What Should Direct Our Economy: The Invisible Hand or the Iron Fist?
You probably heard: a recent poll found that nearly half of American millennials would rather live under socialism than capitalism. To anyone old enough to remember the horrors of central planning, this should come as a shock. The fact that an economic system responsible for more than one hundred million deaths is increasingly popular suggests that something has gone horribly wrong.
One problem is education. The same study found that most men and women your age simply do not know what socialism is. Socialism, properly understood, is not some romantic conception of “equality.” It is the state ownership of property, the government management of the economy.
However, this resurgent popularity of socialism is not merely a misunderstanding. Many are honestly skeptical of the ability of markets to solve societal problems. Trusting the “invisible hand” of the market to alleviate economic need is just not realistic to some. Instead, they see a problem and an obvious, immediate solution—government action.
But can the government really manage the economy? The historical record loudly answers “No!” Central planning has resulted in failure everywhere it has been tried. This is because the government lacks both the knowledge and the incentive to manage an economy efficiently.
Markets are dynamic in satisfying what consumers’ want because they function as vast information networks. Trusting the invisible hand to direct resources efficiently is not placing blind faith in the power of markets but instead a realistic appreciation of the limits of experts.
Modern economies are astonishingly complex. Millions of people each make thousands of decisions about the goods they purchase, the jobs they work, and the investments they make. These decisions are guided by prices, profits, and loss. Prices help guide people and businesses toward the best use of their efforts and resources. Businesses that satisfy consumers are rewarded with profits. But if businesses don’t satisfy customers, they suffer losses and will be forced to close.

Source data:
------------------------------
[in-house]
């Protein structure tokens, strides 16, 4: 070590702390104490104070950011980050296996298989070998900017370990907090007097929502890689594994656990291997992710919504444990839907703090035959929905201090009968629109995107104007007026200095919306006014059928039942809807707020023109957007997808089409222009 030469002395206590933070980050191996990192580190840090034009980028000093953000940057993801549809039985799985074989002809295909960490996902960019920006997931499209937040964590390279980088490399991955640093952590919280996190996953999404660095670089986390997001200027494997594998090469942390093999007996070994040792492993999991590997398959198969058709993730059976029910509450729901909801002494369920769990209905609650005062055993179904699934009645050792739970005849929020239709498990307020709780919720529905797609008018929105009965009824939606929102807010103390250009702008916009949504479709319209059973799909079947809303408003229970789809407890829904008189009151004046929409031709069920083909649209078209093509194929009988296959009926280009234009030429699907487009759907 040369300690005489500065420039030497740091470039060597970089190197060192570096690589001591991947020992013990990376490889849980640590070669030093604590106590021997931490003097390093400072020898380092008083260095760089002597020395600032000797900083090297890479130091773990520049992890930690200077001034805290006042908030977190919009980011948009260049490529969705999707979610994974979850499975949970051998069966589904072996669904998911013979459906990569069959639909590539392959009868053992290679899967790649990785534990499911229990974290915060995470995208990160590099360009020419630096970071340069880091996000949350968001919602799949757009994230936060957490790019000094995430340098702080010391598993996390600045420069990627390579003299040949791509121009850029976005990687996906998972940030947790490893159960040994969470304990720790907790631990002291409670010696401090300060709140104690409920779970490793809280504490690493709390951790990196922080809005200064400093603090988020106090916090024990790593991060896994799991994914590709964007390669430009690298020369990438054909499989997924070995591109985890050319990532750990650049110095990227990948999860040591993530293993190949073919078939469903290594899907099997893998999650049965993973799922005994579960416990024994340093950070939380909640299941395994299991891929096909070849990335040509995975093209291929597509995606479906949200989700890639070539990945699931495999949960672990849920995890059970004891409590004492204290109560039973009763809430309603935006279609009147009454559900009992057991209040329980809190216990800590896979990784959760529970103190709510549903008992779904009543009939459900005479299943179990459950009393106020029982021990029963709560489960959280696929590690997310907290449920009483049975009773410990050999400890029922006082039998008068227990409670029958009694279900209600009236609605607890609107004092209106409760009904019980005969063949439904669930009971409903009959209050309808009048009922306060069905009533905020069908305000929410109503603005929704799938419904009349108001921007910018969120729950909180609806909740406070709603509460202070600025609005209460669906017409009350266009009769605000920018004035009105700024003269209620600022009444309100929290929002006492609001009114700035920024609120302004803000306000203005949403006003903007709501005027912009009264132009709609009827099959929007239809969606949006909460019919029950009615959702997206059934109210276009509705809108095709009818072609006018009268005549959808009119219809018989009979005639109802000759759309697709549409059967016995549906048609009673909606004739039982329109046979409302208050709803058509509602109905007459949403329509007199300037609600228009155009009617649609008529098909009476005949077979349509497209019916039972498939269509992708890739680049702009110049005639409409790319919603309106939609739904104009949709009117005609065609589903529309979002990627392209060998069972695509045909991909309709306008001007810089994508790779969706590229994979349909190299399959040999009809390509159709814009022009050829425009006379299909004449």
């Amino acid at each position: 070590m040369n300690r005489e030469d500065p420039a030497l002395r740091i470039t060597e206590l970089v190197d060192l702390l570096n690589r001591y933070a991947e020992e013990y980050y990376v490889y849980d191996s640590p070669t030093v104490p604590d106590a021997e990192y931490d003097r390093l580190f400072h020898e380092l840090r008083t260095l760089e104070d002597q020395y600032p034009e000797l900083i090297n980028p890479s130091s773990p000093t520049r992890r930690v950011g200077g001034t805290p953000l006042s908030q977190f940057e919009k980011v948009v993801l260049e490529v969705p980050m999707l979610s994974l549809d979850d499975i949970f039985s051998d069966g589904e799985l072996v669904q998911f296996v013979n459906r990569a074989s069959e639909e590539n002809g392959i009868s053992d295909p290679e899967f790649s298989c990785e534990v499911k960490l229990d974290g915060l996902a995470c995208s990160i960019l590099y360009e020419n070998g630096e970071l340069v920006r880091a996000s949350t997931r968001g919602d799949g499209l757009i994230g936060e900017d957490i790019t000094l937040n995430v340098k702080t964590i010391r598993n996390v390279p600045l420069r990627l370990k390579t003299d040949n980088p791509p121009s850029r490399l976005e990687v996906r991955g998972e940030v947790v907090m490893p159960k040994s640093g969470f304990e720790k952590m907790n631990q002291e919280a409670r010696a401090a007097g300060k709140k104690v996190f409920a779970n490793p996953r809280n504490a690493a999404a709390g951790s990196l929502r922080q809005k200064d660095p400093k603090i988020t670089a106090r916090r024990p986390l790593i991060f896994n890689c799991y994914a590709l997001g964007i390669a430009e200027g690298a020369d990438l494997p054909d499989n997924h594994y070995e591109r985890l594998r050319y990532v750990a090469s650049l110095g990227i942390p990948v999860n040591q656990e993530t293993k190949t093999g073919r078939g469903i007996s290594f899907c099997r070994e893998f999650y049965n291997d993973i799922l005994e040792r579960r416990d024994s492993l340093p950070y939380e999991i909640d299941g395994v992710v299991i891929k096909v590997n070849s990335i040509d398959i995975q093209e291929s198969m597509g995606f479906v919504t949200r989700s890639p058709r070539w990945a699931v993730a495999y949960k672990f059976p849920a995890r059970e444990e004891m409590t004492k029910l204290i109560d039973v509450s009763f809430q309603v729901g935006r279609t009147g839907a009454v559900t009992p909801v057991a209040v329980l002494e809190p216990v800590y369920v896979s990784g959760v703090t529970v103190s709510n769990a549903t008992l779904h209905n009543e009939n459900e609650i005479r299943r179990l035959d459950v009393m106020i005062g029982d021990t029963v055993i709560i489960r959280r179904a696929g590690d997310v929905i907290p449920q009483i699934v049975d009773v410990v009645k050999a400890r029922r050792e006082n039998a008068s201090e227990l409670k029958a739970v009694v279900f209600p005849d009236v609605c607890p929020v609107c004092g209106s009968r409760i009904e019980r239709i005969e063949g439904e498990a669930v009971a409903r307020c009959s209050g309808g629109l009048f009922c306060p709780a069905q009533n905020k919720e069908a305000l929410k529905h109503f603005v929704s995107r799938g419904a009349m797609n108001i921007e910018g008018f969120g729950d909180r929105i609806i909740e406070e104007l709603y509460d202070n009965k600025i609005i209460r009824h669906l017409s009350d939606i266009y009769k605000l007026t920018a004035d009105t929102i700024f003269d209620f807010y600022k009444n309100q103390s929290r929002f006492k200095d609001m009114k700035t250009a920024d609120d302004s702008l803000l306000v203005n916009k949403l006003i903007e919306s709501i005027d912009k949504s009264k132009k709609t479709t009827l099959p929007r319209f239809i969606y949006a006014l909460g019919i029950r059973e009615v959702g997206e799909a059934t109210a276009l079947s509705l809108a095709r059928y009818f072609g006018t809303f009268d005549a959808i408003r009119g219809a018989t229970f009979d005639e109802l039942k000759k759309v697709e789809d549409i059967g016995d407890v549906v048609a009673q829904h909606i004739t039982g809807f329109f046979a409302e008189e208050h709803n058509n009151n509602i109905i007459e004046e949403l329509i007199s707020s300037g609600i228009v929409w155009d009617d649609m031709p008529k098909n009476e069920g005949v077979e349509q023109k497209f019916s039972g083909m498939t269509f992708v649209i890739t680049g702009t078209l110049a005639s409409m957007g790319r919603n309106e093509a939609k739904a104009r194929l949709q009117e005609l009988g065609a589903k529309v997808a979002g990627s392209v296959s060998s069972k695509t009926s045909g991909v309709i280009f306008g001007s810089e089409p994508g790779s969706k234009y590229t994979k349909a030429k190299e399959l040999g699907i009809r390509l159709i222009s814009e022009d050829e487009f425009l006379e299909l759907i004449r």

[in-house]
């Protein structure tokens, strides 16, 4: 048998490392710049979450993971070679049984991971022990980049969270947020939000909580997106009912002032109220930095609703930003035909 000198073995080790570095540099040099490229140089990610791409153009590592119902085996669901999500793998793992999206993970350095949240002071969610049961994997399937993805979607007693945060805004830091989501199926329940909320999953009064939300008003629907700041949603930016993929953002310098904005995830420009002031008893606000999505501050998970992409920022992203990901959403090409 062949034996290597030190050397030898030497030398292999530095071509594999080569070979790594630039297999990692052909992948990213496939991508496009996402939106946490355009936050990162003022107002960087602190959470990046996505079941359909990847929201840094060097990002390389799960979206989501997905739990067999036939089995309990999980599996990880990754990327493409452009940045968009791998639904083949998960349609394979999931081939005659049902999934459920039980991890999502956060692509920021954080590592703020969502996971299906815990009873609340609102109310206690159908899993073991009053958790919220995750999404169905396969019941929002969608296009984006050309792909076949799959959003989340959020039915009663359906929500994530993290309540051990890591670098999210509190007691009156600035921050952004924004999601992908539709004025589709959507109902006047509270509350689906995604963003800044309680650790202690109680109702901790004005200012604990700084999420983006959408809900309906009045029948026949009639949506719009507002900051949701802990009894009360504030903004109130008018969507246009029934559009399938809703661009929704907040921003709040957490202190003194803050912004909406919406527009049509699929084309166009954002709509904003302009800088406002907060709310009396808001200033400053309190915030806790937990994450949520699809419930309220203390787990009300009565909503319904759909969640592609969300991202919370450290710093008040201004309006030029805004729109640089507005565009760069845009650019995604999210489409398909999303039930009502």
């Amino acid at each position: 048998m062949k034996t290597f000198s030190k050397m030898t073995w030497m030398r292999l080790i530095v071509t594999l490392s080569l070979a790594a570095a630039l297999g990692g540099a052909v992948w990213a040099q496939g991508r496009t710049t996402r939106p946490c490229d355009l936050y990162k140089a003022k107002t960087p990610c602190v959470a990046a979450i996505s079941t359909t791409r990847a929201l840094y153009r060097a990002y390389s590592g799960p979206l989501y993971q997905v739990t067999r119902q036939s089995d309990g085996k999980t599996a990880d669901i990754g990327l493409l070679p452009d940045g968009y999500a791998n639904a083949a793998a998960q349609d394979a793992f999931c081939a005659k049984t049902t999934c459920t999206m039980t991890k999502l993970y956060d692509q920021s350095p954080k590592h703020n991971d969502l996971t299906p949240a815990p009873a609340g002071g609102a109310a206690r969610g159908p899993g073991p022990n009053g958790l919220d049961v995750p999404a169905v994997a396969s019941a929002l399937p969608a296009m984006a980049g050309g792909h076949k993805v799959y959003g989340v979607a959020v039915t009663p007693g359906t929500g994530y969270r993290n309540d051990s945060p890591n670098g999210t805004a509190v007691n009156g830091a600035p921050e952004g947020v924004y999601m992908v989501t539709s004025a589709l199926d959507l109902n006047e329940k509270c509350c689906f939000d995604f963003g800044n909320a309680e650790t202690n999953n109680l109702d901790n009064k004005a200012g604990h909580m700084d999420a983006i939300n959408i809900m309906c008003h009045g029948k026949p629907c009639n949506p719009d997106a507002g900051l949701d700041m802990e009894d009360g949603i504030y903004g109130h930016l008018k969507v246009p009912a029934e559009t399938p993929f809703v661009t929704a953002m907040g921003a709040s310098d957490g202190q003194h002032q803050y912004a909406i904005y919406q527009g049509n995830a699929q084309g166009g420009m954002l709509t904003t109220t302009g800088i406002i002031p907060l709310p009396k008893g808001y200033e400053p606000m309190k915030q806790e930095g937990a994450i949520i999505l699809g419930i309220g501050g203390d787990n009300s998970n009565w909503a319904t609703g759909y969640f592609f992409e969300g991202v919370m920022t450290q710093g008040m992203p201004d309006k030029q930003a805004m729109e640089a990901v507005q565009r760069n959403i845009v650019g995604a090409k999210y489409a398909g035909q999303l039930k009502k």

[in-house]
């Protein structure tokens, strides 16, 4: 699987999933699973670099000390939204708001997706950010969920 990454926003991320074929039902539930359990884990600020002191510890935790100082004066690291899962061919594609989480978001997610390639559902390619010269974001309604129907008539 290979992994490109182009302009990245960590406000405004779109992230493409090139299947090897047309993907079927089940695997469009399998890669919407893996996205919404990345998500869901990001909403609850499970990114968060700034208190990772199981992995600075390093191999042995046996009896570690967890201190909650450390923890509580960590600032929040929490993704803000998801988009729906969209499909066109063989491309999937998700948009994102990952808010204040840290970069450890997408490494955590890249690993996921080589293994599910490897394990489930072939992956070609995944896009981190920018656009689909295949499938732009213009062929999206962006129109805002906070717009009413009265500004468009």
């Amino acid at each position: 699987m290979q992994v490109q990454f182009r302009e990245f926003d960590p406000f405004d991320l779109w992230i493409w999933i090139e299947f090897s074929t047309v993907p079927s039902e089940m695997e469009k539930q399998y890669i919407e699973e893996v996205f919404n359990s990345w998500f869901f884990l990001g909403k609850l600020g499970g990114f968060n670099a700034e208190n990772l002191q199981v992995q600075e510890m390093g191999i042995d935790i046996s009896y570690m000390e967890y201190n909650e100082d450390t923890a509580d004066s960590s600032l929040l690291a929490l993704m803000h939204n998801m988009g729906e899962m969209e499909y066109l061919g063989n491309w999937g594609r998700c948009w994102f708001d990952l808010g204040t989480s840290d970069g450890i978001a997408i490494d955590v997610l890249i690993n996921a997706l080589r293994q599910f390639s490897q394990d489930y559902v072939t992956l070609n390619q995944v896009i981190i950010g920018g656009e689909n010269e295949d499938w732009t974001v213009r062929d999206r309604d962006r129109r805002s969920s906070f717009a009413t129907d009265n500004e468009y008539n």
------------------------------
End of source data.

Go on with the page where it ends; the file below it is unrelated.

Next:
Government programs function nothing like this. Failing programs don’t go bankrupt. In a centrally planned economy, there is no such feedback on what works and what doesn’t. Bureaucrats, not individual businesses and consumers, decide what is produced and how. The Soviet Union, for example, produced the greatest quantity of shoes in the world, but of the worst quality and style. As Scott Shane explains in Dismantling Utopia:
The problem with shoes, it turned out, was not an absolute shortage. It was a far more subtle malfunction. The comfort, the fit, the design, and the size mix of Soviet shoes were so out of sync with what people needed and wanted that they were willing to stand in line for hours to buy the occasional pair, usually imported, that they liked.
Government planning fails because there is no efficient guide to direct resources toward what consumers want. This is as true for healthcare as it is for shoes. Without prices, it is impossible to coordinate economic activity.
It is true that markets fail in some cases. But governments rarely fare any better, and often make things worse. For example, a 2006 Brookings Institution study found that regulations that were supposed to correct market failures have “cost the U.S. economy hundreds of billions of dollars a year.”
Policymakers’ good intentions don’t necessarily lead to good outcomes. A recent study on Seattle’s minimum-wage law highlights this old truth. Supporters of the city’s new $15 minimum wage believed that workers would get a pay raise. What they failed to see, however, was that employers who could not afford the pay increase had to cut their workers’ hours by nearly 10 percent to make ends meet. Overall, the average low-wage worker in the city lost $125 per month, while thousands more lost their jobs altogether.
When governments intervene, the cure is often worse than the disease. Not only are problems exacerbated in the short term; market solutions are preempted from developing in the long run. The provision of government flood insurance is one such example. As Chris Edwards of the Cato Institute has written:
The federal government began providing flood insurance in 1968 because it thought that private companies would not provide it. Over the years, the federal program has built up a large debt and created distortions. Meanwhile, insurance companies have made advances over the decades … such that private flood insurance would probably work today. But the existence of the subsidized federal program has blocked it from developing.
Left free to experiment, entrepreneurs and businesses are guided by prices, profits, and loss to satisfy consumers—and to solve societal problems in the process. The more successfully enterprises serve consumers, the more they are rewarded. If they provide no benefits, they fall by the wayside and resources are reallocated to enterprises that do create value. Socialism, the government control of industry, fails because it lacks the incentives to make these adjustments.
After the misery and poverty that central planning has wrought over the past century, it is important to recognize the severe limits of what government intervention can achieve. Whenever governments try to control natural interactions among people, there are often unintended negative consequences. At best, it results in corruption and inefficiency. At worst, there is widespread death and destruction. It is well past time to give up on the idea that the government can manage our lives.
Socialist economic planning is no match for the free market.
Originally published by the Intercollegiate Studies Institute.